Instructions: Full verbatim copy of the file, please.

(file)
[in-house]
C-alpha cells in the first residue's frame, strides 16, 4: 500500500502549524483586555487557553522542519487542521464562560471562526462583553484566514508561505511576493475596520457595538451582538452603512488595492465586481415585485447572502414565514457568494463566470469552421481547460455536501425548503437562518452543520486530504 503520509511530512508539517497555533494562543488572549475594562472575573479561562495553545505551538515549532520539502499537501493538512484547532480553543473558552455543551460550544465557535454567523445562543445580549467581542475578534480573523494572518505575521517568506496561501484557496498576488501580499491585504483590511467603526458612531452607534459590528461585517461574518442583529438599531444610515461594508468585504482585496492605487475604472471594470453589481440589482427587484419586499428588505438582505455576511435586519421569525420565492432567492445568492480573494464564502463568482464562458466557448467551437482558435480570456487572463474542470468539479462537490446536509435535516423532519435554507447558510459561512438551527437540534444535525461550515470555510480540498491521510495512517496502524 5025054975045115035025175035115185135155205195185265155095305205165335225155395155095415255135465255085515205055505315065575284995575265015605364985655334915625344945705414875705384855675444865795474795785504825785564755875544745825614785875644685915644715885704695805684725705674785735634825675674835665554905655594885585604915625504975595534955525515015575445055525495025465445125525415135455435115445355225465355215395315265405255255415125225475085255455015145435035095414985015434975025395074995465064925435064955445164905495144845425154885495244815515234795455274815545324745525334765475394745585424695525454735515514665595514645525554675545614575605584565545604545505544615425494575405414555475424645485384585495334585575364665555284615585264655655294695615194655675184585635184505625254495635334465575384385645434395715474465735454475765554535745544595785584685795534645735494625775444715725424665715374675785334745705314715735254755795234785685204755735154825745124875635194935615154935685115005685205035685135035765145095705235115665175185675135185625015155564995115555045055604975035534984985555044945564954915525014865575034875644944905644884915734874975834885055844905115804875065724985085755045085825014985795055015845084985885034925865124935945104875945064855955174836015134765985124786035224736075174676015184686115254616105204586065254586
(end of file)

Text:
[in-house]
C-alpha cells in the first residue's frame, strides 16, 4: 500500500502549524483586555487557553522542519487542521464562560471562526462583553484566514508561505511576493475596520457595538451582538452603512488595492465586481415585485447572502414565514457568494463566470469552421481547460455536501425548503437562518452543520486530504 503520509511530512508539517497555533494562543488572549475594562472575573479561562495553545505551538515549532520539502499537501493538512484547532480553543473558552455543551460550544465557535454567523445562543445580549467581542475578534480573523494572518505575521517568506496561501484557496498576488501580499491585504483590511467603526458612531452607534459590528461585517461574518442583529438599531444610515461594508468585504482585496492605487475604472471594470453589481440589482427587484419586499428588505438582505455576511435586519421569525420565492432567492445568492480573494464564502463568482464562458466557448467551437482558435480570456487572463474542470468539479462537490446536509435535516423532519435554507447558510459561512438551527437540534444535525461550515470555510480540498491521510495512517496502524 5025054975045115035025175035115185135155205195185265155095305205165335225155395155095415255135465255085515205055505315065575284995575265015605364985655334915625344945705414875705384855675444865795474795785504825785564755875544745825614785875644685915644715885704695805684725705674785735634825675674835665554905655594885585604915625504975595534955525515015575445055525495025465445125525415135455435115445355225465355215395315265405255255415125225475085255455015145435035095414985015434975025395074995465064925435064955445164905495144845425154885495244815515234795455274815545324745525334765475394745585424695525454735515514665595514645525554675545614575605584565545604545505544615425494575405414555475424645485384585495334585575364665555284615585264655655294695615194655675184585635184505625254495635334465575384385645434395715474465735454475765554535745544595785584685795534645735494625775444715725424665715374675785334745705314715735254755795234785685204755735154825745124875635194935615154935685115005685205035685135035765145095705235115665175185675135185625015155564995115555045055604975035534984985555044945564954915525014865575034875644944905644884915734874975834885055844905115804875065724985085755045085825014985795055015845084985885034925865124935945104875945064855955174836015134765985124786035224736075174676015184686115254616105204586065254586